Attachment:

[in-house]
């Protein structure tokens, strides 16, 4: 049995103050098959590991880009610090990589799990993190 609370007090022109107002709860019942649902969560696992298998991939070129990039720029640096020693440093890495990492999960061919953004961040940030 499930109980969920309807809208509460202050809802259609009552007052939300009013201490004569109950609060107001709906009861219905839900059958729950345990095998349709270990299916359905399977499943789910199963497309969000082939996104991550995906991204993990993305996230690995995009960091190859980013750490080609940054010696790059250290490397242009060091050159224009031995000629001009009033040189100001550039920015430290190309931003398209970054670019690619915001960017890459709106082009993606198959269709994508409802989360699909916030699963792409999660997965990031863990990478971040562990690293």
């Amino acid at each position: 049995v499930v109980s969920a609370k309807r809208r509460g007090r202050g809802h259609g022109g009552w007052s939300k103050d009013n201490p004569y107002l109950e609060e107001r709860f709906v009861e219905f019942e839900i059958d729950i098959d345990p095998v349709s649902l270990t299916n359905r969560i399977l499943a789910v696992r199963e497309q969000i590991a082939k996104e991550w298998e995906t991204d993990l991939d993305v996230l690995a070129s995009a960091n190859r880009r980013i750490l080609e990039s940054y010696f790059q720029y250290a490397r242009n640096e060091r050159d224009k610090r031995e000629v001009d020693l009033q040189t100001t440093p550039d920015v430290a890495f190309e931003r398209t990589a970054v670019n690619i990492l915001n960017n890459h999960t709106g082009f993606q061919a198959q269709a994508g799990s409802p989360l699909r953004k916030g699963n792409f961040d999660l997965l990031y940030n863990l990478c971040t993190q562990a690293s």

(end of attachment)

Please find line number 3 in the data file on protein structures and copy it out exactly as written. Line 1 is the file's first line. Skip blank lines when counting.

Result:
């Amino acid at each position: 049995v499930v109980s969920a609370k309807r809208r509460g007090r202050g809802h259609g022109g009552w007052s939300k103050d009013n201490p004569y107002l109950e609060e107001r709860f709906v009861e219905f019942e839900i059958d729950i098959d345990p095998v349709s649902l270990t299916n359905r969560i399977l499943a789910v696992r199963e497309q969000i590991a082939k996104e991550w298998e995906t991204d993990l991939d993305v996230l690995a070129s995009a960091n190859r880009r980013i750490l080609e990039s940054y010696f790059q720029y250290a490397r242009n640096e060091r050159d224009k610090r031995e000629v001009d020693l009033q040189t100001t440093p550039d920015v430290a890495f190309e931003r398209t990589a970054v670019n690619i990492l915001n960017n890459h999960t709106g082009f993606q061919a198959q269709a994508g799990s409802p989360l699909r953004k916030g699963n792409f961040d999660l997965l990031y940030n863990l990478c971040t993190q562990a690293s």